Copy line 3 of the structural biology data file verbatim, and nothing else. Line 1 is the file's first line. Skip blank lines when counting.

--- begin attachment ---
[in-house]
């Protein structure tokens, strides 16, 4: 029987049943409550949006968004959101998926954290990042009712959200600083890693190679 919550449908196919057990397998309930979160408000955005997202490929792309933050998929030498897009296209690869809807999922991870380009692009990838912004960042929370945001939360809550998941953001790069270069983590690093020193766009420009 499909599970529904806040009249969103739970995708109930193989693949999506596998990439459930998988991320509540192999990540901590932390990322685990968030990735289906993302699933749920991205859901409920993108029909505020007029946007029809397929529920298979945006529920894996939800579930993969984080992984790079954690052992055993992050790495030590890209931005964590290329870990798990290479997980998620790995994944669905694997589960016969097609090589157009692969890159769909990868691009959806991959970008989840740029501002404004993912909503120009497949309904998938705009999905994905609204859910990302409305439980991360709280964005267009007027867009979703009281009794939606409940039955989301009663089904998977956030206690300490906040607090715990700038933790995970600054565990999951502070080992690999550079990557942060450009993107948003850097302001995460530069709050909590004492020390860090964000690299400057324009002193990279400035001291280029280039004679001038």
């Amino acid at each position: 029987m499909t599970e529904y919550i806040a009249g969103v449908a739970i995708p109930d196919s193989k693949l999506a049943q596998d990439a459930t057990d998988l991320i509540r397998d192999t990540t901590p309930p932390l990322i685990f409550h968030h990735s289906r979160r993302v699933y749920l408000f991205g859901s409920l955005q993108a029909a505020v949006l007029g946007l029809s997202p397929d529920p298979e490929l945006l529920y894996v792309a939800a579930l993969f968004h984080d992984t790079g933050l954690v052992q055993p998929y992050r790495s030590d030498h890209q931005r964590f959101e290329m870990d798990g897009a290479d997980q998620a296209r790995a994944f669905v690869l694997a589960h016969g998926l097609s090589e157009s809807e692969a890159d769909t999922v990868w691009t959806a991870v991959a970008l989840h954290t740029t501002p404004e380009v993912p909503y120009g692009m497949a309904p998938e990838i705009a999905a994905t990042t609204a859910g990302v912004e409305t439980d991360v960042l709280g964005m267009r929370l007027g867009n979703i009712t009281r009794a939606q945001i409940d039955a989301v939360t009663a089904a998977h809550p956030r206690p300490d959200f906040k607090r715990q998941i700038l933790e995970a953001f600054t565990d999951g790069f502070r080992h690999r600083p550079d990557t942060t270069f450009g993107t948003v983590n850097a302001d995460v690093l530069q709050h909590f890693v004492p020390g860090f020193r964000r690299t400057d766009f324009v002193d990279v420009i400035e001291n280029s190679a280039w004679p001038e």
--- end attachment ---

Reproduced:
């Amino acid at each position: 029987m499909t599970e529904y919550i806040a009249g969103v449908a739970i995708p109930d196919s193989k693949l999506a049943q596998d990439a459930t057990d998988l991320i509540r397998d192999t990540t901590p309930p932390l990322i685990f409550h968030h990735s289906r979160r993302v699933y749920l408000f991205g859901s409920l955005q993108a029909a505020v949006l007029g946007l029809s997202p397929d529920p298979e490929l945006l529920y894996v792309a939800a579930l993969f968004h984080d992984t790079g933050l954690v052992q055993p998929y992050r790495s030590d030498h890209q931005r964590f959101e290329m870990d798990g897009a290479d997980q998620a296209r790995a994944f669905v690869l694997a589960h016969g998926l097609s090589e157009s809807e692969a890159d769909t999922v990868w691009t959806a991870v991959a970008l989840h954290t740029t501002p404004e380009v993912p909503y120009g692009m497949a309904p998938e990838i705009a999905a994905t990042t609204a859910g990302v912004e409305t439980d991360v960042l709280g964005m267009r929370l007027g867009n979703i009712t009281r009794a939606q945001i409940d039955a989301v939360t009663a089904a998977h809550p956030r206690p300490d959200f906040k607090r715990q998941i700038l933790e995970a953001f600054t565990d999951g790069f502070r080992h690999r600083p550079d990557t942060t270069f450009g993107t948003v983590n850097a302001d995460v690093l530069q709050h909590f890693v004492p020390g860090f020193r964000r690299t400057d766009f324009v002193d990279v420009i400035e001291n280029s190679a280039w004679p001038e």